Theodore S. Danforth, Public Defender, Lancaster, for appellant.
D. Richard Eckman, Dist. Atty., Michael H. Ranck, Asst. Dist. Atty., Lancaster, for appellee.
Jones, C. J., and Eagen, O'Brien, Roberts, Pomeroy, Nix and Manderino, JJ. Pomeroy, J., filed a concurring opinion, in which Manderino, J., joins.
Appellant Daniel Nathaniel Mack, Jr., entered a plea of guilty to a charge of robbery with accomplice by violence and received a sentence of five to ten years in prison. On appeal to the Superior Court, he challenged the validity of his guilty plea, alleging that the guilty plea colloquy was insufficient to demonstrate that it was intelligently, knowingly and voluntarily tendered. He petitioned this Court for leave to appeal from the Superior Court's affirmance*fn1 of his judgment of sentence. We granted that petition, and now reverse the order of the Superior Court.*fn2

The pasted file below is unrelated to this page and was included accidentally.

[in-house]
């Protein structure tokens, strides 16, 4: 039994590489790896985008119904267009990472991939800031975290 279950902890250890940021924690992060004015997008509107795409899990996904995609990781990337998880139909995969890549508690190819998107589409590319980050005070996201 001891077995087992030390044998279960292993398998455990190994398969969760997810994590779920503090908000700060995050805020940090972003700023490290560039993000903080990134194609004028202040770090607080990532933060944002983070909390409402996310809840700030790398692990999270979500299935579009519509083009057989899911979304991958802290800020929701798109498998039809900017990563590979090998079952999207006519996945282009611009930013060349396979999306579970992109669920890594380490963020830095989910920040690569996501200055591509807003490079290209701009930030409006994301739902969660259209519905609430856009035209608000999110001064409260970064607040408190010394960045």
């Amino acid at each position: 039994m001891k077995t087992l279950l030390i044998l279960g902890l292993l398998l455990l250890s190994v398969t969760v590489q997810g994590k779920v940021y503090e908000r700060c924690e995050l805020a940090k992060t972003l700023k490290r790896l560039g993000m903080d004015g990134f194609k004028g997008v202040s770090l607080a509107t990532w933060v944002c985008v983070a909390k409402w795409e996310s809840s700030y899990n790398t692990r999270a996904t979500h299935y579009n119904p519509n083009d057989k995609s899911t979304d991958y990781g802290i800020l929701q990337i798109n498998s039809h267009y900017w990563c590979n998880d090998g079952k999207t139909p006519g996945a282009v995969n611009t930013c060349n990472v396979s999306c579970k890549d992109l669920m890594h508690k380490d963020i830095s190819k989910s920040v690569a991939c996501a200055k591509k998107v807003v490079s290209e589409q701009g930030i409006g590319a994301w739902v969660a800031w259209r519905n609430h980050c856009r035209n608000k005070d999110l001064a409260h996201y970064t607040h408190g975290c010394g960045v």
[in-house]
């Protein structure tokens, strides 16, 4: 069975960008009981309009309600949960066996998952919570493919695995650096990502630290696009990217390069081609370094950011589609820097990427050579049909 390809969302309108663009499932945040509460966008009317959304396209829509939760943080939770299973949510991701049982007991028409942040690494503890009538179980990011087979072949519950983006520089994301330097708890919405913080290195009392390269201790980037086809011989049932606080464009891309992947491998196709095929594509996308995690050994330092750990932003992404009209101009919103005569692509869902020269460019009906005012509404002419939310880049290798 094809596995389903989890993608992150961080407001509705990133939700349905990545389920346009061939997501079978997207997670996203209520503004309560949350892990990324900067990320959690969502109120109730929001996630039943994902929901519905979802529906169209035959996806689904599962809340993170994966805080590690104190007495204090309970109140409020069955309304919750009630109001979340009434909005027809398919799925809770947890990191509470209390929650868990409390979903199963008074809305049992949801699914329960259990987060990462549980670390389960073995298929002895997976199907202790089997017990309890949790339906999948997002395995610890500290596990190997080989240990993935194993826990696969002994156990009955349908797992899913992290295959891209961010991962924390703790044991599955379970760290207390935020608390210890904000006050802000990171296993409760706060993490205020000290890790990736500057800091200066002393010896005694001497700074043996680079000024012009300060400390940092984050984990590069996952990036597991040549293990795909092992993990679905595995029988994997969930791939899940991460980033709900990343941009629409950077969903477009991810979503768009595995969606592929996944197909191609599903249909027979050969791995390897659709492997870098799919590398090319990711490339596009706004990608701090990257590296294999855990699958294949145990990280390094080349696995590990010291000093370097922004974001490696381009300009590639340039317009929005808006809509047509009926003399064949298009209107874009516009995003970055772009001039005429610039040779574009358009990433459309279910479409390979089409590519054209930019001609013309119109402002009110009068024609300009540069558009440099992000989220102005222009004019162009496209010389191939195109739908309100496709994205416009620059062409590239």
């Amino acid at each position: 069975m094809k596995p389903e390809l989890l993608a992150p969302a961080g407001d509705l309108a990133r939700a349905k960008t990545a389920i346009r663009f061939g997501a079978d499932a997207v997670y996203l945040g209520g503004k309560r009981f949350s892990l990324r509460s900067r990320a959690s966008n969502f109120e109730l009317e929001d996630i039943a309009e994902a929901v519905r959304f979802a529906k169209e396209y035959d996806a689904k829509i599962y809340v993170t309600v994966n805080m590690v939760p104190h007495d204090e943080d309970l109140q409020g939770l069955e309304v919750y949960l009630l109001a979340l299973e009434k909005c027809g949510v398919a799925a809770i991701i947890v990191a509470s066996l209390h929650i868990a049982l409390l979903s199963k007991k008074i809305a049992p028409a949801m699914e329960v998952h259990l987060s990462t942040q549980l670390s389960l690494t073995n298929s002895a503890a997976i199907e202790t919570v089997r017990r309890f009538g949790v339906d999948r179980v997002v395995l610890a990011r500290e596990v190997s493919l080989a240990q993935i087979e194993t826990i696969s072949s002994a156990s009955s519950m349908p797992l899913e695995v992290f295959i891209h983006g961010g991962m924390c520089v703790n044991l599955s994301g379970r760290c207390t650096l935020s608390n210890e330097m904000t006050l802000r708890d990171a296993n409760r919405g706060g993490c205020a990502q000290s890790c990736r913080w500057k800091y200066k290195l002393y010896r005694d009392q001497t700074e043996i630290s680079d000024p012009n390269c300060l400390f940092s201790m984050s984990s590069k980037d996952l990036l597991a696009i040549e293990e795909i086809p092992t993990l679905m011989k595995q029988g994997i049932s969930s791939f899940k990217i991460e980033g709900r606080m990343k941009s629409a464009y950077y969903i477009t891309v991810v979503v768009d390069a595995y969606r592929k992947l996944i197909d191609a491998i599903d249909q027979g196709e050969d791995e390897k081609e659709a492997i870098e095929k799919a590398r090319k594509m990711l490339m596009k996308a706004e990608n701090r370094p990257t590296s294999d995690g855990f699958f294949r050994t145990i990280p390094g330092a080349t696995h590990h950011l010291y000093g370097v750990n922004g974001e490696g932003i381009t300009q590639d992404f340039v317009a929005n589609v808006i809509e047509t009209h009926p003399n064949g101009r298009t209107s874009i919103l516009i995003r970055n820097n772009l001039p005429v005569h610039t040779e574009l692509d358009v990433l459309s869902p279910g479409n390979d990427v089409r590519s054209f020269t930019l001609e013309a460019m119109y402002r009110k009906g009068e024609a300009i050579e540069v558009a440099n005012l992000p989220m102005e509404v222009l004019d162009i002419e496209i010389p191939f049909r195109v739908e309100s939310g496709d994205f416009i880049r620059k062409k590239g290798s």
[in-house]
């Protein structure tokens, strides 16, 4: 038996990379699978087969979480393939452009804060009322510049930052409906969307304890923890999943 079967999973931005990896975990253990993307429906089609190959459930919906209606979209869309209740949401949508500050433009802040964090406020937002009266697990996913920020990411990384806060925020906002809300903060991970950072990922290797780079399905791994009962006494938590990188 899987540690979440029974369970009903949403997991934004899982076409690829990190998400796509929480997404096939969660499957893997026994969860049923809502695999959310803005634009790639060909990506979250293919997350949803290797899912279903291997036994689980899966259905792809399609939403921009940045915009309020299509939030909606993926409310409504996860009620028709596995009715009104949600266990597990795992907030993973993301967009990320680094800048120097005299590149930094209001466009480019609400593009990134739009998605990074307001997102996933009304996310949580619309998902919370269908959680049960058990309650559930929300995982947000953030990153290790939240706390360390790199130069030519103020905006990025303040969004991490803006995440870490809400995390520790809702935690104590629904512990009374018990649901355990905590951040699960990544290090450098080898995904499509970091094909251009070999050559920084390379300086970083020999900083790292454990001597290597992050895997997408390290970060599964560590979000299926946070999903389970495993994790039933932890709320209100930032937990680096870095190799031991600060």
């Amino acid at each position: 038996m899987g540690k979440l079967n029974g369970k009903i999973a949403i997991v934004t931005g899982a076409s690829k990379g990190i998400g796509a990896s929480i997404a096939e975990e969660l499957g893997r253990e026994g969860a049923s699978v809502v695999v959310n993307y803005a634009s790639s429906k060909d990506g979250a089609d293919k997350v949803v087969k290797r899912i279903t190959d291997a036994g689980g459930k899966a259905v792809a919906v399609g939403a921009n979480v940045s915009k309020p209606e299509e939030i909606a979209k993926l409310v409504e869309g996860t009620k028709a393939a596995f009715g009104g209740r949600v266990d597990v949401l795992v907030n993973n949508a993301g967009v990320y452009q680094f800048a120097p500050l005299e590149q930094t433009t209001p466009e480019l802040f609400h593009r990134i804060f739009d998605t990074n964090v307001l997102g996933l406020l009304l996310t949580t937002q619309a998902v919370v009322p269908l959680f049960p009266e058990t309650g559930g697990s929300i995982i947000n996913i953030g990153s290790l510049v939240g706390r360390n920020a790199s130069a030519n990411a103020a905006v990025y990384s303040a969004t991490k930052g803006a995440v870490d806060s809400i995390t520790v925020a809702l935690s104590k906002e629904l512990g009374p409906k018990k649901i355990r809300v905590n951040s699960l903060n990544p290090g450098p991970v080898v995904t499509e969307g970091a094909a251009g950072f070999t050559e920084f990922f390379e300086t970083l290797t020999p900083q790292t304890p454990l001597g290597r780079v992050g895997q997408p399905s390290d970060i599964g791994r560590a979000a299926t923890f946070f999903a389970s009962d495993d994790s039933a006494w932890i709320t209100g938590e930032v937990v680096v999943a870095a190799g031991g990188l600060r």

As we stated in Commonwealth v. Rodgers, 465 Pa. 379, 350 A.2d 815 (1976):
"The constitutional requirement for a valid guilty plea is that the record of the guilty plea hearing contain an affirmative showing that the defendant understands 'what the plea connotes and . . . its consequences.' In particular cases, this understanding has been held to include: (1) an understanding what specific acts the defendant is admitting and whether they make out the crime charged; (2) an understanding of the rights given up by choosing not to put the state to its proof; and (3) an understanding of the nature and extent of punishment which may be imposed for the crime which the defendant admits committing.
Obviously, this is not an all inclusive list, because the indicia of a voluntary, knowing and intelligent plea will vary with the circumstances of the individual case." (Footnotes omitted.)
The guilty plea colloquy in this case is inadequate in many respects. For example, appellant was questioned concerning the waiver of all of the rights associated with a jury trial, as follows:
"THE COURT: Now, you know that by entering a guilty plea you give up the ...